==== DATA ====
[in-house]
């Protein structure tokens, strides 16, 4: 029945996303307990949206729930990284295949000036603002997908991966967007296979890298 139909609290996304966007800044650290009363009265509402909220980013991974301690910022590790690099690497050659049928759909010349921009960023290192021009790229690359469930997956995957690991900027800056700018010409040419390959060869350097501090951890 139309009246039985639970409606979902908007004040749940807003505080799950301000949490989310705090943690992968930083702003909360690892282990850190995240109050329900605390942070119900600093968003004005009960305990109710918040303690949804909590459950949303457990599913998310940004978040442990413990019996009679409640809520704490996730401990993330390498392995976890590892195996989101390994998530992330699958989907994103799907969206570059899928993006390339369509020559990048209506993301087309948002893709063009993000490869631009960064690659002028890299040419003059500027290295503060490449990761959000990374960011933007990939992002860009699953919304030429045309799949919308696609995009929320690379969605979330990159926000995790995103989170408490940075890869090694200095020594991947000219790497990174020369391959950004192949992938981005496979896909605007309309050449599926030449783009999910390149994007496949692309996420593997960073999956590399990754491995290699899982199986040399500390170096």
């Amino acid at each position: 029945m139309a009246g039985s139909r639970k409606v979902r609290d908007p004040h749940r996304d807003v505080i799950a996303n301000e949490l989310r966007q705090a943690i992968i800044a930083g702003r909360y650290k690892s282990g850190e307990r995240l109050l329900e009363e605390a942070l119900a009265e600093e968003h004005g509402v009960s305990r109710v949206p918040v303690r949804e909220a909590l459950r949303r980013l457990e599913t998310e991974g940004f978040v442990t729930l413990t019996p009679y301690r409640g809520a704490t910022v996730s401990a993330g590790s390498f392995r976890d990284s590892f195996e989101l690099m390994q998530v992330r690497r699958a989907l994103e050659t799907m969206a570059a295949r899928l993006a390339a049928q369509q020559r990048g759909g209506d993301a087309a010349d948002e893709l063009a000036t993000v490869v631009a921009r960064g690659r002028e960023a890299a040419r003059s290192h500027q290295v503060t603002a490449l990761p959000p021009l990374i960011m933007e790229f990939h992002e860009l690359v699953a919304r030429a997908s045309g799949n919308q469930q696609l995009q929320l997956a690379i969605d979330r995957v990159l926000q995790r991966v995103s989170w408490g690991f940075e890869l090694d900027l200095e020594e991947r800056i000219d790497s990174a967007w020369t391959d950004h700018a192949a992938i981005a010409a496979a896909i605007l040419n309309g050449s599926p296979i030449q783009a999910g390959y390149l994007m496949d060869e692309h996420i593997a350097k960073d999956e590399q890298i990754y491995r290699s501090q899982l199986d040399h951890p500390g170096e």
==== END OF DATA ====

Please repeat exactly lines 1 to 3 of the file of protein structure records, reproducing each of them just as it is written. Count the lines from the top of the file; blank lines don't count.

[in-house]
């Protein structure tokens, strides 16, 4: 029945996303307990949206729930990284295949000036603002997908991966967007296979890298 139909609290996304966007800044650290009363009265509402909220980013991974301690910022590790690099690497050659049928759909010349921009960023290192021009790229690359469930997956995957690991900027800056700018010409040419390959060869350097501090951890 139309009246039985639970409606979902908007004040749940807003505080799950301000949490989310705090943690992968930083702003909360690892282990850190995240109050329900605390942070119900600093968003004005009960305990109710918040303690949804909590459950949303457990599913998310940004978040442990413990019996009679409640809520704490996730401990993330390498392995976890590892195996989101390994998530992330699958989907994103799907969206570059899928993006390339369509020559990048209506993301087309948002893709063009993000490869631009960064690659002028890299040419003059500027290295503060490449990761959000990374960011933007990939992002860009699953919304030429045309799949919308696609995009929320690379969605979330990159926000995790995103989170408490940075890869090694200095020594991947000219790497990174020369391959950004192949992938981005496979896909605007309309050449599926030449783009999910390149994007496949692309996420593997960073999956590399990754491995290699899982199986040399500390170096």
């Amino acid at each position: 029945m139309a009246g039985s139909r639970k409606v979902r609290d908007p004040h749940r996304d807003v505080i799950a996303n301000e949490l989310r966007q705090a943690i992968i800044a930083g702003r909360y650290k690892s282990g850190e307990r995240l109050l329900e009363e605390a942070l119900a009265e600093e968003h004005g509402v009960s305990r109710v949206p918040v303690r949804e909220a909590l459950r949303r980013l457990e599913t998310e991974g940004f978040v442990t729930l413990t019996p009679y301690r409640g809520a704490t910022v996730s401990a993330g590790s390498f392995r976890d990284s590892f195996e989101l690099m390994q998530v992330r690497r699958a989907l994103e050659t799907m969206a570059a295949r899928l993006a390339a049928q369509q020559r990048g759909g209506d993301a087309a010349d948002e893709l063009a000036t993000v490869v631009a921009r960064g690659r002028e960023a890299a040419r003059s290192h500027q290295v503060t603002a490449l990761p959000p021009l990374i960011m933007e790229f990939h992002e860009l690359v699953a919304r030429a997908s045309g799949n919308q469930q696609l995009q929320l997956a690379i969605d979330r995957v990159l926000q995790r991966v995103s989170w408490g690991f940075e890869l090694d900027l200095e020594e991947r800056i000219d790497s990174a967007w020369t391959d950004h700018a192949a992938i981005a010409a496979a896909i605007l040419n309309g050449s599926p296979i030449q783009a999910g390959y390149l994007m496949d060869e692309h996420i593997a350097k960073d999956e590399q890298i990754y491995r290699s501090q899982l199986d040399h951890p500390g170096e």